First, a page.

Book ban turns intra-Palestinian fight cultural
RAMALLAH, WEST BANK — For more than 30 years, anthropologist Sharif Kanaana has been collecting and studying Palestinian folk tales so that people at home and abroad would understand the story of his people.
This week, the Hamas-run Palestinian Authority (PA) added a new chapter: a directive to pull Professor Kanaana's book from school libraries and destroy it.
"I don't want to generalize about all of Hamas – I rather hope it's a unique case, a mistake by an individual," says Kanaana, a scholarly, bespectacled academic who was just heading into semiretirement when he inadvertently became the poster child of the Palestinian divide between liberals and ultra-conservatives. "Unfortunately, it confirmed some of the worst expectations people had for this government."
The decision underscores the struggle for ideological and political hegemony, one that is making itself felt more strongly than ever before.
While literature lovers and others on the more progressive side of Palestinian society see the order to ban the book as an attack on the cultural freedoms, the Islamist Hamas movement and its supporters see the move as a democratically endorsed step toward protecting students from "harmful" influences and "offensive" language, in the words of one leading official here.
"The book was withdrawn because of the problems with offensive language which contradicts our beliefs and morals," says Sheikh Yazid Khader, who is the director-general of the PA's Ministry of Education.
Religious conservatives say that they didn't like five stories within the 400-page book of folklore, which includes academic explanations and theory, because of references to body parts or human excretion.
The decision to pull the book "Speak Bird, Speak Again," first published in English in 1989 and later in Arabic in Lebanon, was issued by the education ministry last month in a letter to teachers, who were instructed to destroy it.
"Our society depends on Islamic values and has for hundreds of years," continues Sheikh Khader. "Our most important objective is to make curriculum adhere to our social values."
In his viewpoint, too many Western influences are seeping into Palestinian society, and children must be better shielded from them.
"This new generation is unable to distinguish between what is harmful and what is beneficial, so we have to protect them from these harmful influences," he says. "The Israeli occupation is interested in introducing us to Western values that work to destroy our Arab and Muslim values."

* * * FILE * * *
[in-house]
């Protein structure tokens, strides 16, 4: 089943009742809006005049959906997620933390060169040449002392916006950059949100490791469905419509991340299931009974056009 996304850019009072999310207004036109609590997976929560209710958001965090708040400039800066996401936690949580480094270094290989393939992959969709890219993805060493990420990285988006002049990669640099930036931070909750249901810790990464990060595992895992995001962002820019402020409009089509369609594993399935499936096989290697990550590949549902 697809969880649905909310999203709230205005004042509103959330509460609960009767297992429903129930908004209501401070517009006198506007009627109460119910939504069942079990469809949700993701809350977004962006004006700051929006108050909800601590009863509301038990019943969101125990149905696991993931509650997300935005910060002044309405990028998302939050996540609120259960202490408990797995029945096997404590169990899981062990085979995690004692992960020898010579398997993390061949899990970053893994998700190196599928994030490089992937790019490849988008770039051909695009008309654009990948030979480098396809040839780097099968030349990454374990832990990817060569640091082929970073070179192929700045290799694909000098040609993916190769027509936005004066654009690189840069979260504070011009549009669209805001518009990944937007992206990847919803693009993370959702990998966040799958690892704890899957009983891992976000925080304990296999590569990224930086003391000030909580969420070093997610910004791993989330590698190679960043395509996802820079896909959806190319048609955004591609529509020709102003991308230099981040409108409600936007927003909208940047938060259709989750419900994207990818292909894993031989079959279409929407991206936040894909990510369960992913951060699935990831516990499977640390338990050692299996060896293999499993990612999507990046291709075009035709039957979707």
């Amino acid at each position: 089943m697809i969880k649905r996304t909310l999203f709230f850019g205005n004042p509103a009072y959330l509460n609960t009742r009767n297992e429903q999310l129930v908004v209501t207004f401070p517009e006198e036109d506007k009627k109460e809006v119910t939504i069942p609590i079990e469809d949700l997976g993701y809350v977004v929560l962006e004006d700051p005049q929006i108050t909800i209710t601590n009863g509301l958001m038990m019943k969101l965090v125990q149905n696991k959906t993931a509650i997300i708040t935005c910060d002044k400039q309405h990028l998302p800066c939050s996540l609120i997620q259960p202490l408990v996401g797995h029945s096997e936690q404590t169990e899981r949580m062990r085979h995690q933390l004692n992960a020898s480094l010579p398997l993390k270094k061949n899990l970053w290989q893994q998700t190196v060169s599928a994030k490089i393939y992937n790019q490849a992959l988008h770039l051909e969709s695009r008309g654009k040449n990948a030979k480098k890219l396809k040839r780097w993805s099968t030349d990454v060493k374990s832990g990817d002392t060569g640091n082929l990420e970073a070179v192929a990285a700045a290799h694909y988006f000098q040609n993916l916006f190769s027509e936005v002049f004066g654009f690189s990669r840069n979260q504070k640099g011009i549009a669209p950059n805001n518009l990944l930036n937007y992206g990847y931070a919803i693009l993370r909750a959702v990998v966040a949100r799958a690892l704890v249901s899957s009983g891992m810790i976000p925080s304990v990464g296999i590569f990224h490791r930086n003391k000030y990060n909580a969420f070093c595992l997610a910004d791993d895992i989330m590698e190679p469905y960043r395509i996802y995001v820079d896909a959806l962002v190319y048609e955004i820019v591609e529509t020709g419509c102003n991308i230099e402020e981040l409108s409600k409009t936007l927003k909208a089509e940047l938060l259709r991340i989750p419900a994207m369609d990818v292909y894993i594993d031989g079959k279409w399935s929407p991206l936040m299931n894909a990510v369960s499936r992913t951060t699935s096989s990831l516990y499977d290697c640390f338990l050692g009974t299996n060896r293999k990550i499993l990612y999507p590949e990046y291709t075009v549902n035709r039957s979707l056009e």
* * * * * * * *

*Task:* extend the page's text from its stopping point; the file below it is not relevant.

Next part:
The fresh wave of negative press for Hamas, domestically and internationally, comes at a particularly uncomfortable time for the organization, whose name is an acronym that stands for the Islamic Resistance Movement.
Hamas and Fatah, the mainstream and secular political faction of the Palestine Liberation Organization (PLO), are moving closer to reaching an agreement that would pave the way for the creation of a national unity government.
The two sides have been wrangling after what was hoped to be a breakthrough powersharing deal reached in Mecca, Saudi Arabia, last month. Banning of the book, written by Kanaana and coauthor Ibrahim Muhawi, adds to concerns of many Palestinians that Hamas has not moderated on core issues, be it reconciliation with Israel or making Palestinian society more Islamic.
Many notable Palestinians have condemned pulling the book from schools. Yahya Yakhlef, who was the PA's minister of culture until a year ago, when Hamas formed its cabinet after its landslide election victory in January 2006, says he was shocked.
"We consider this an act of ignorance," says Mr. Yakhlef. "What we are worried about is that the trends become a normal pattern in our life, and we'll get to the point where we'll be like a Taliban culture. We will not allow medieval values to dominate."
Still, many Palestinians say that, thus far, having Hamas leadership has been felt as a political issue, even perhaps in the form of a worsening economy and lack of security – but not as a sign of cultural oppression.
One of the incidents people here cite happened two years ago, when the Hamas-run municipality in the West Bank city of Qalqilya banned a cultural festival that would have including the debke, a Palestinian folk dance that includes men and women holding hands.
"We can say now that Hamas is being revealed to the Palestinian people," says Yakhlef. "I think the popularity of Hamas has dropped."
It's not the first time the PA has banned a book. In the 1990s, the works of intellectual Edward Said were banned because of his criticism of the PLO and the Oslo Peace Accords. Israel once used to censor Palestinian newspapers and periodicals. But this is the first time that a book is being taken off the shelves for something other than its political content. "Speak Bird, Speak Again," is still being used in colleges and can be purchased in stores.
All of this surprised Kanaana, who wrote the book with an audience of graduate and PhD students in mind. The book was later added to school libraries – usually just one per school – so that teachers could access it and choose an appropriate story or two to share with children or teenagers.
"Any folk tales of any people in the world will have an obscene term or two. I recorded these stories in colloquial Arabic in the exact words people use, because otherwise, there's no point," says Kanaana who sat calmly drinking his afternoon coffee. At the insistence of his wife, he has turned off the phone for a break from nonstop calls.
"All that attention is not over me," he says. "It's toward Hamas and the political struggle."